The charity, which campaigns against the keeping of animals in captivity, said that the report will shed new light on the oft-held belief that animals in zoos in the UK fare better than in other countries due to the strict legislative framework designed to ensure zoos meet minimum standards. The summary report, entitled “A Licence to Suffer” relates the main findings from a study carried out by independent consultant, Jordi Casamitjana, which examined the practical application of the Zoo Licensing Act 1981 and found a vast number of widespread and systemic problems which, the charity says, indicates that the system is not only not working, but is fundamentally unworkable. The report features previously unpublished photographs from award-winning wildlife photographer, Britta Jaschinski, and a foreword by world-renowned animal behaviourist, Marc Bekoff.
The study, which encompassed a random sample of 75% of all zoos in England, used official zoo inspection reports completed by authorised inspectors
Circus link zoo received Government grant of £265k to support opposed elephant exhibit
A Freedom of Information Act request by campaigners at the Captive Animals’ Protection Society (CAPS) has today revealed that Noah’s Ark Zoo Farm, which was shamed by an investigation by the charity in 2009, which revealed links with the notorious Great British Circus, has been given a massive £265,745 Government grant to fund plans for its proposed elephant exhibit.
The zoo, which misleadingly refers to the planned exhibit as a “sanctuary”, has been heavily criticised by leading animal protection organisations, who have unanimously called for a stop to the plans. The zoo had claimed that it would meet welfare standards laid out in guidelines written by elephant experts but authors of the guidelines made formal demands that any reference to their work be removed, and said that claims that the establishment could meet their strict code of practice were “farcical”.
The grant has been provided by the Rural Development Programme for England which is focused upon support for “farmers and foresters in delivery of environmentally beneficial land management practices”. The zoo mentions the grant on its website but the amount given remained undisclosed. With the true figure revealed, CAPS has branded the move “an apalling use of Government funds”.
Said Director of CAPS, Liz Tyson:
“Leading animal experts have been calling for years to see a complete end to the keeping of elephants in zoos, in recognition that they are inherently unsuited to life in captivity. Noah’s Ark continue to refer to their proposed exhibit
A couple of points here...Good Zoos ARE sanctuaries and 'experts'...well 'ex' is a has been and and a spert (spurt) is gas or water under pressure.
Jerez: Zoo animals facing starvation in the city that ran out of cash
Alasdair Fotheringham reports from Jerez, where public employees go without pay
One of the unexpected attractions of the small Andalusian city of Jerez de la Frontera, or just plain 'Jerez' as it is popularly known, is that it boasts one of Spain's finest zoos.
But it has a problem. Nobody knows how long Jerez - which has the dubious honour of being Spain’s second most indebted municipality after Madrid - can afford to feed the animals.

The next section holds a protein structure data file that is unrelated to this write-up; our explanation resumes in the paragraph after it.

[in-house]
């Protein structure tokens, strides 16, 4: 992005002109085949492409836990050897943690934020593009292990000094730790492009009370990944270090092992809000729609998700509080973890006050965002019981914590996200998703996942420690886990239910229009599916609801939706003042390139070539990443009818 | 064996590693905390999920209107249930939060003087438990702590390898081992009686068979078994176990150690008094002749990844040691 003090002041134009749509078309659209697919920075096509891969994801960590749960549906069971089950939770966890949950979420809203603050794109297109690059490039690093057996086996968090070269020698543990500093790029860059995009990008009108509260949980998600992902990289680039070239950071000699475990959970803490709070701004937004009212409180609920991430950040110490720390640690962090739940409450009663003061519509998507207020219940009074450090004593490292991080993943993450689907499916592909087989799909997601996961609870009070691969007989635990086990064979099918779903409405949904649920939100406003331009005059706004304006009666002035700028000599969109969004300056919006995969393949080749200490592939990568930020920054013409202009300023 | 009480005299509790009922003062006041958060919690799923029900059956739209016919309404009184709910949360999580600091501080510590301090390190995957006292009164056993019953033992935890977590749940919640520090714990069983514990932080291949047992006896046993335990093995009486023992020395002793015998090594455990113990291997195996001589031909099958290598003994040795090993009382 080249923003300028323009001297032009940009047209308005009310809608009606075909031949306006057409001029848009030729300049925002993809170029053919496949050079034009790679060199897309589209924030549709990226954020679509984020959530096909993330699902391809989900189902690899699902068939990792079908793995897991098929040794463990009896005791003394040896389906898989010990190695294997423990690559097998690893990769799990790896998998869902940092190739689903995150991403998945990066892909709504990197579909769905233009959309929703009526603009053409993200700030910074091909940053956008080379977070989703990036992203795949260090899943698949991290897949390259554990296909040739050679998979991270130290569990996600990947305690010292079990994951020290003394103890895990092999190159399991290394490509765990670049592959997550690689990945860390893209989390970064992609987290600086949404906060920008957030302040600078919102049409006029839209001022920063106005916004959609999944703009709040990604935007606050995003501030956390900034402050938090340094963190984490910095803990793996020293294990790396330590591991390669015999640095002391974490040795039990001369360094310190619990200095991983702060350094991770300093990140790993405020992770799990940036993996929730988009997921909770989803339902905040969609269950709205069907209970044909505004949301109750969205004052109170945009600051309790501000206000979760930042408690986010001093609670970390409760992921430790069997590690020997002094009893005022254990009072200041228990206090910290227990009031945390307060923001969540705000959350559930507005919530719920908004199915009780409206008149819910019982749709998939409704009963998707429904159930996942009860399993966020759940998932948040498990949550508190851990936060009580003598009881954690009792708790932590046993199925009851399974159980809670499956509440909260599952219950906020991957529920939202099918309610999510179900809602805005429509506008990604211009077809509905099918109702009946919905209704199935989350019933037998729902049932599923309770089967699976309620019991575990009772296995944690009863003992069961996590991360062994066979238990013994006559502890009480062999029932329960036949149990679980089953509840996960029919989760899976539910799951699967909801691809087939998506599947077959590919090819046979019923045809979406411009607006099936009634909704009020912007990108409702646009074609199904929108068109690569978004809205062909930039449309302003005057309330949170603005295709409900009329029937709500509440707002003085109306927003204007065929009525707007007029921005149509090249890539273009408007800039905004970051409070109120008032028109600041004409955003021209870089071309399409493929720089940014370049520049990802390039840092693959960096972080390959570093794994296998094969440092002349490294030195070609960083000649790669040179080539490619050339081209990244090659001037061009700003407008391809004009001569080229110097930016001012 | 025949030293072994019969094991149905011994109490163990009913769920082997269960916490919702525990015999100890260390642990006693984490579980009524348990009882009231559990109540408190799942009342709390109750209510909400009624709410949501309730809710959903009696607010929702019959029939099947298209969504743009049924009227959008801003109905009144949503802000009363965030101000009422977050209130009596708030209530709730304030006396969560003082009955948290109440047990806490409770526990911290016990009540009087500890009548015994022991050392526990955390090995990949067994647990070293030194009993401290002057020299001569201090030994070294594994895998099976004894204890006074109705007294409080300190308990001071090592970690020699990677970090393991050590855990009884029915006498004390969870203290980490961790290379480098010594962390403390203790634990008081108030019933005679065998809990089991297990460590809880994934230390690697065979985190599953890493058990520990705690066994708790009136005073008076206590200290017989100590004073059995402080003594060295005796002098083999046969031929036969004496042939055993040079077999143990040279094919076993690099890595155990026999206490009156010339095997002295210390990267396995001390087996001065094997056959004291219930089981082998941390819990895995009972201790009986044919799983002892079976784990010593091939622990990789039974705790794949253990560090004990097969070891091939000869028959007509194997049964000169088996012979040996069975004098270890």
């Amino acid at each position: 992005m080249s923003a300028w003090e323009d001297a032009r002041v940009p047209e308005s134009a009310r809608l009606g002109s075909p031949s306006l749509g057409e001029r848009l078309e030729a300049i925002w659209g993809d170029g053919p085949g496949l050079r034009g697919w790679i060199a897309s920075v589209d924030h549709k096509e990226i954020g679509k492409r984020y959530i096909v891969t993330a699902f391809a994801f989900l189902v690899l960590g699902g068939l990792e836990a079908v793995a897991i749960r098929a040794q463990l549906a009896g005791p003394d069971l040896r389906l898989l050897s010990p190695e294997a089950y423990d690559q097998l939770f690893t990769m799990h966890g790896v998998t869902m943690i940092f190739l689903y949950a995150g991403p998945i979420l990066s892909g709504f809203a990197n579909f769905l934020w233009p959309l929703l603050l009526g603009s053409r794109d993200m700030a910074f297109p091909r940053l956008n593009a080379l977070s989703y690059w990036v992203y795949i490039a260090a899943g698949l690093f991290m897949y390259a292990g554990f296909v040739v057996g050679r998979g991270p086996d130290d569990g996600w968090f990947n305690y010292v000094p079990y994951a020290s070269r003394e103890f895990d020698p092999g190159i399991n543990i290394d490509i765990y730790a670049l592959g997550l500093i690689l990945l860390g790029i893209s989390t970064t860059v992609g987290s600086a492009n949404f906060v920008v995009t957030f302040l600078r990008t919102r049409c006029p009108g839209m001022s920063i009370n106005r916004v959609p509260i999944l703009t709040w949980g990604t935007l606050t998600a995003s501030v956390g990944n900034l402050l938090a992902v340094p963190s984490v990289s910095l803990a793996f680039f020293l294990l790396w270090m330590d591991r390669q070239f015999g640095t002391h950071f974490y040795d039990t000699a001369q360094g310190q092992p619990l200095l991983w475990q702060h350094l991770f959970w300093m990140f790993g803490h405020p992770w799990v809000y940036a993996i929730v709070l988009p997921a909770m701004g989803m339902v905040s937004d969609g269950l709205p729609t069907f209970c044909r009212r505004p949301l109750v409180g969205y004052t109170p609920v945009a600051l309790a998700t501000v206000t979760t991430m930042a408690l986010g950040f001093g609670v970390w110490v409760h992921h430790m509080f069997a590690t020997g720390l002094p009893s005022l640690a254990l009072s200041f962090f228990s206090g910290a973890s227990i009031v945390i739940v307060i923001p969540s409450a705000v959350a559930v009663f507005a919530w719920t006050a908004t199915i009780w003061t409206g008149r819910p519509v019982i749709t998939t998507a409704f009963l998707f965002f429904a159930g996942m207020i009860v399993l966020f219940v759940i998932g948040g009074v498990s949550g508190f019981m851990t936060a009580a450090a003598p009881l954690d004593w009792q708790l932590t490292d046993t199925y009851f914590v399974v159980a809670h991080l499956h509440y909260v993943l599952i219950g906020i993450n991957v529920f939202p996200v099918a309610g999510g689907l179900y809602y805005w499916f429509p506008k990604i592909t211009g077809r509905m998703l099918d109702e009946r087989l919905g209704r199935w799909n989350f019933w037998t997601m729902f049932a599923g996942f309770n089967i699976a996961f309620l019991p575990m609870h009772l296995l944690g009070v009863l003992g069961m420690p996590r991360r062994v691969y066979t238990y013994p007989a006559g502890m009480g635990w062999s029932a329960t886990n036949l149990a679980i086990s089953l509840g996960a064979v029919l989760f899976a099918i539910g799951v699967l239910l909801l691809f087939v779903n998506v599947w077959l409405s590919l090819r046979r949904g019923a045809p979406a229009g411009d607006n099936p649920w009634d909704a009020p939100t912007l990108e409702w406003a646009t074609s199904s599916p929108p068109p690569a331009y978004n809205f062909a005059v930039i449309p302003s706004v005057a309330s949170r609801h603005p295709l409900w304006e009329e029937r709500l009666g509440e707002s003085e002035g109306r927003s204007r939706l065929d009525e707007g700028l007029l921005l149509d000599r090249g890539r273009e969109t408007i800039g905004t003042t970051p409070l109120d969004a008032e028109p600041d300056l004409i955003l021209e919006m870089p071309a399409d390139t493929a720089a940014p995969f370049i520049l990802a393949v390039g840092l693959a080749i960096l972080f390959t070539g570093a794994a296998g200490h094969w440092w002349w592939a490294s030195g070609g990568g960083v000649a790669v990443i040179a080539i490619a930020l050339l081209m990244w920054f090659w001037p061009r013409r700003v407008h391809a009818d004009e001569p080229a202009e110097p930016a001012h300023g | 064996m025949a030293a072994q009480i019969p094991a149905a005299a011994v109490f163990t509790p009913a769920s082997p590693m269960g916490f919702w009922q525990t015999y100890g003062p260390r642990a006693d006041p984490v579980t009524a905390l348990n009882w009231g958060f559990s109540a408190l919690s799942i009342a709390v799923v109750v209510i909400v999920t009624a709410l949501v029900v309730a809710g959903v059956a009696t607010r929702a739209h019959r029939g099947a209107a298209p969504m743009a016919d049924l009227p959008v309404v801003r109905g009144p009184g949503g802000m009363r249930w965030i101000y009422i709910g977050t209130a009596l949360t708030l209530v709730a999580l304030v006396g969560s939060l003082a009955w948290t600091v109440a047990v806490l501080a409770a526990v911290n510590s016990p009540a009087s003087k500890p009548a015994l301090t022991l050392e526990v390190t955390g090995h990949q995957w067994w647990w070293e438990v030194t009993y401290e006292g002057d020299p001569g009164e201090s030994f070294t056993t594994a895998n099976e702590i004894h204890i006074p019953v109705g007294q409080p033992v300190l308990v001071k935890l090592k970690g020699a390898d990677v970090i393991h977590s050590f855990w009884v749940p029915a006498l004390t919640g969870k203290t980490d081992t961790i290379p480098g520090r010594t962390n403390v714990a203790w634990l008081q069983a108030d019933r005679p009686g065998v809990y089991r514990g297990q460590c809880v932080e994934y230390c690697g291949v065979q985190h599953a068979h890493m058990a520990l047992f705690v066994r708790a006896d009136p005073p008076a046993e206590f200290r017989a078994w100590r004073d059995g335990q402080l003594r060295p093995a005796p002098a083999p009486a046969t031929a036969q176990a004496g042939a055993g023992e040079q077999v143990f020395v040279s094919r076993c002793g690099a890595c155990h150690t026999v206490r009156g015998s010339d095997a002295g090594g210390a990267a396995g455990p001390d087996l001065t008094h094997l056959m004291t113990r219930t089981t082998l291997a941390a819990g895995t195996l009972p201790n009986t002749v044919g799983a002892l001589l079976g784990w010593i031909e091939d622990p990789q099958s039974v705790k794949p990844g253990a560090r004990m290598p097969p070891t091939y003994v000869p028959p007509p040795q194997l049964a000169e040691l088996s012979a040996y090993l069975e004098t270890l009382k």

The omens are not good. Jerez's bankrupt town hall has already run out of money to pay its municipal employees - which includes school cleaners, police and fire services, health workers, even grave diggers - with any degree of regularity. It can’t pay for spare parts for the town’s buses and police cars, let alone the electricity bills. And there are fears that the animals’ food could be next.
“I’ve heard they are ok for now, but they’re in a crisis situation,” says one Jerez
Pandas' brief encounter fails, but the ducks did it
Once Tian Tian had ovulated, which occurs only once a year, she had just 36 hours to get pregnant
Making beautiful babies is clearly more of a problem for giant pandas than for rare ducks. Britain's panda pair, Tian Tian and Yang Guang at Edinburgh Zoo, ran out of mating time yesterday as their much-hyped but limited breeding season drew to an unsuccessful close.
At the same time it was announced that the world's rarest duck, the Madagascar pochard, had produced 18 ducklings in captivity in its native land – an achievement hailed as an "incredible step forward" in saving the bird from extinction.
The two pandas had been brought together this week when it became clear that Tian Tian, the female, had ovulated – an event that happens only once a year – leaving her a mere 36 hours in which to get pregnant.
The animals met in a "tunnel of love" between their two enclosures, but despite showing much mutual interest, wrestling, grunting and climbing
Lionman determined to move on from controversial past
Northland's controversial wildlife park has reopened, with lionman Craig Busch leading the pride.
The newly named Kingdom of Zion has had a troubled past - including the death of a zoo keeper, liquidation, and a bitter ownership dispute.
Today was a new beginning for the 36 big cats at the Kingdom of Zion as the public gathered for the park’s official opening, and the new owners are determined to restore the park back to its former glory.
The opening is a step towards restoring the park’s reputation but, speaking on RadioLive, Craig Busch admits there is still a long way to go.
“I think it’s an absolute mess and disgrace,” says Mr Busch. “Things have been put together in an unsafe way – very dangerous to be handled by the staff that used to be here.”
The cats are now receiving medical care.
“There is things to do with teeth that should have been sorted years ago and their teeth have gone rotten, and they’ve got big infections that can kill them. Another has got an eye problem.”